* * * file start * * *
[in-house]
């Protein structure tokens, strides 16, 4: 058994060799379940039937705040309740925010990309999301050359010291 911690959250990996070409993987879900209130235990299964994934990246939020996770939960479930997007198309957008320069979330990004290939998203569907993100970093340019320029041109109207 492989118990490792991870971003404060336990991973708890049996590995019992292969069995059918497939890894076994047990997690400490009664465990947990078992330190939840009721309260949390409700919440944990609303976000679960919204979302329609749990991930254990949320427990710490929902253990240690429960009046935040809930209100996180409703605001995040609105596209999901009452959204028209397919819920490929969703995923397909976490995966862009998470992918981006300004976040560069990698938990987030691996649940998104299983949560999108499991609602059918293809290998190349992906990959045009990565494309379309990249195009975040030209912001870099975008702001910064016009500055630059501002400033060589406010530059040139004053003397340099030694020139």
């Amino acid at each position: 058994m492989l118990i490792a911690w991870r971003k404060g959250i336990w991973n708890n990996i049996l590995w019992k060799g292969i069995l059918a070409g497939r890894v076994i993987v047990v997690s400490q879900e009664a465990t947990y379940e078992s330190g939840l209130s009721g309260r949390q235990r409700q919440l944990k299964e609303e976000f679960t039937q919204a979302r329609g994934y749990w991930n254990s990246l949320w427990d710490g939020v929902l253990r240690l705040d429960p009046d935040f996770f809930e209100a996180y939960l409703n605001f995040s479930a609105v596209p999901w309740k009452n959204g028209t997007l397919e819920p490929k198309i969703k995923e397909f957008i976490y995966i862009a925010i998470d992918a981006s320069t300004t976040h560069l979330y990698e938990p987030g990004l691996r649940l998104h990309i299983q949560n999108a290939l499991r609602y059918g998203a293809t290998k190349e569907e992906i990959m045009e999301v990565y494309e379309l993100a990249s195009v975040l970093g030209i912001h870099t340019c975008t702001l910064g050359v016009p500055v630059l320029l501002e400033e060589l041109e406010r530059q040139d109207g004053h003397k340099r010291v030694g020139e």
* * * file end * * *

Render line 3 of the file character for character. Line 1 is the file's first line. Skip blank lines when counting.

């Amino acid at each position: 058994m492989l118990i490792a911690w991870r971003k404060g959250i336990w991973n708890n990996i049996l590995w019992k060799g292969i069995l059918a070409g497939r890894v076994i993987v047990v997690s400490q879900e009664a465990t947990y379940e078992s330190g939840l209130s009721g309260r949390q235990r409700q919440l944990k299964e609303e976000f679960t039937q919204a979302r329609g994934y749990w991930n254990s990246l949320w427990d710490g939020v929902l253990r240690l705040d429960p009046d935040f996770f809930e209100a996180y939960l409703n605001f995040s479930a609105v596209p999901w309740k009452n959204g028209t997007l397919e819920p490929k198309i969703k995923e397909f957008i976490y995966i862009a925010i998470d992918a981006s320069t300004t976040h560069l979330y990698e938990p987030g990004l691996r649940l998104h990309i299983q949560n999108a290939l499991r609602y059918g998203a293809t290998k190349e569907e992906i990959m045009e999301v990565y494309e379309l993100a990249s195009v975040l970093g030209i912001h870099t340019c975008t702001l910064g050359v016009p500055v630059l320029l501002e400033e060589l041109e406010r530059q040139d109207g004053h003397k340099r010291v030694g020139e």